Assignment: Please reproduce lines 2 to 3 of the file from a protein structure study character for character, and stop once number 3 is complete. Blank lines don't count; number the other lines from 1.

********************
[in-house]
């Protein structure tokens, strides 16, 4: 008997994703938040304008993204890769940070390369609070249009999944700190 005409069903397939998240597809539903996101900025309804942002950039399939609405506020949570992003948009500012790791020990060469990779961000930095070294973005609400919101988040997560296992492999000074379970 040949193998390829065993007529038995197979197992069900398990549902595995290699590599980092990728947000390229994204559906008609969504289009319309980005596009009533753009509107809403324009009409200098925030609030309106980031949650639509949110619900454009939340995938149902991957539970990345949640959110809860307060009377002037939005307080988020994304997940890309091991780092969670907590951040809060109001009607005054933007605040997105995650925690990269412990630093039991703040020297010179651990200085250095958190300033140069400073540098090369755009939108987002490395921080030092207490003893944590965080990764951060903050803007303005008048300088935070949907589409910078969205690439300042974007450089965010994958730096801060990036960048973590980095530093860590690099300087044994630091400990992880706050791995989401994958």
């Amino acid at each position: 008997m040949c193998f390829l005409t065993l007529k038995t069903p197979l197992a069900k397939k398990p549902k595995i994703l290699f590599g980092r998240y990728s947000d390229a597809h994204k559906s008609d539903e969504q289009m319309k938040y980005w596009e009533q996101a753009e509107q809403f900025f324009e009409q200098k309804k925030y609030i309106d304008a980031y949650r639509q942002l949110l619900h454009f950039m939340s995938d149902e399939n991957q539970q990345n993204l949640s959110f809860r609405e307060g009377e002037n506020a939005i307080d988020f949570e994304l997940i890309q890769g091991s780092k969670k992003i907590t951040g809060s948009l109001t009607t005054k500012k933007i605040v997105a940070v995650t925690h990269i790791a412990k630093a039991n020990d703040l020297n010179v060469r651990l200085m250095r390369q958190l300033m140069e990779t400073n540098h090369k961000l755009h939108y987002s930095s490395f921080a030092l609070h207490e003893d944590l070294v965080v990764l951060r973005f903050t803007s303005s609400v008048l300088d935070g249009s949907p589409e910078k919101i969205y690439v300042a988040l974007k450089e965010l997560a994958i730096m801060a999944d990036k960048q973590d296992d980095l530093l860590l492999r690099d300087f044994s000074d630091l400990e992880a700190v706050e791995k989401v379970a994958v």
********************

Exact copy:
């Protein structure tokens, strides 16, 4: 008997994703938040304008993204890769940070390369609070249009999944700190 005409069903397939998240597809539903996101900025309804942002950039399939609405506020949570992003948009500012790791020990060469990779961000930095070294973005609400919101988040997560296992492999000074379970 040949193998390829065993007529038995197979197992069900398990549902595995290699590599980092990728947000390229994204559906008609969504289009319309980005596009009533753009509107809403324009009409200098925030609030309106980031949650639509949110619900454009939340995938149902991957539970990345949640959110809860307060009377002037939005307080988020994304997940890309091991780092969670907590951040809060109001009607005054933007605040997105995650925690990269412990630093039991703040020297010179651990200085250095958190300033140069400073540098090369755009939108987002490395921080030092207490003893944590965080990764951060903050803007303005008048300088935070949907589409910078969205690439300042974007450089965010994958730096801060990036960048973590980095530093860590690099300087044994630091400990992880706050791995989401994958």
């Amino acid at each position: 008997m040949c193998f390829l005409t065993l007529k038995t069903p197979l197992a069900k397939k398990p549902k595995i994703l290699f590599g980092r998240y990728s947000d390229a597809h994204k559906s008609d539903e969504q289009m319309k938040y980005w596009e009533q996101a753009e509107q809403f900025f324009e009409q200098k309804k925030y609030i309106d304008a980031y949650r639509q942002l949110l619900h454009f950039m939340s995938d149902e399939n991957q539970q990345n993204l949640s959110f809860r609405e307060g009377e002037n506020a939005i307080d988020f949570e994304l997940i890309q890769g091991s780092k969670k992003i907590t951040g809060s948009l109001t009607t005054k500012k933007i605040v997105a940070v995650t925690h990269i790791a412990k630093a039991n020990d703040l020297n010179v060469r651990l200085m250095r390369q958190l300033m140069e990779t400073n540098h090369k961000l755009h939108y987002s930095s490395f921080a030092l609070h207490e003893d944590l070294v965080v990764l951060r973005f903050t803007s303005s609400v008048l300088d935070g249009s949907p589409e910078k919101i969205y690439v300042a988040l974007k450089e965010l997560a994958i730096m801060a999944d990036k960048q973590d296992d980095l530093l860590l492999r690099d300087f044994s000074d630091l400990e992880a700190v706050e791995k989401v379970a994958v």